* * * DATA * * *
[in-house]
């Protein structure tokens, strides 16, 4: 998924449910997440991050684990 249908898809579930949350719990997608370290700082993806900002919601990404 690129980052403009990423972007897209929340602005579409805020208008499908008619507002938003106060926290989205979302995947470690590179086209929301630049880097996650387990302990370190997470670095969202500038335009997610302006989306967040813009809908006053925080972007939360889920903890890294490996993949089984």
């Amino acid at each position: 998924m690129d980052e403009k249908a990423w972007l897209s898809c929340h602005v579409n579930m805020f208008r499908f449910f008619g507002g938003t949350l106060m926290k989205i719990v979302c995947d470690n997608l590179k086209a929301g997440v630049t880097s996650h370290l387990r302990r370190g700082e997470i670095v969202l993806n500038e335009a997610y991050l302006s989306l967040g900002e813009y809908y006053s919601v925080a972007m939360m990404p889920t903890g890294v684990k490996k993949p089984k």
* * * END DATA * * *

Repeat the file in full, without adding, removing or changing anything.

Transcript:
[in-house]
């Protein structure tokens, strides 16, 4: 998924449910997440991050684990 249908898809579930949350719990997608370290700082993806900002919601990404 690129980052403009990423972007897209929340602005579409805020208008499908008619507002938003106060926290989205979302995947470690590179086209929301630049880097996650387990302990370190997470670095969202500038335009997610302006989306967040813009809908006053925080972007939360889920903890890294490996993949089984």
């Amino acid at each position: 998924m690129d980052e403009k249908a990423w972007l897209s898809c929340h602005v579409n579930m805020f208008r499908f449910f008619g507002g938003t949350l106060m926290k989205i719990v979302c995947d470690n997608l590179k086209a929301g997440v630049t880097s996650h370290l387990r302990r370190g700082e997470i670095v969202l993806n500038e335009a997610y991050l302006s989306l967040g900002e813009y809908y006053s919601v925080a972007m939360m990404p889920t903890g890294v684990k490996k993949p089984k």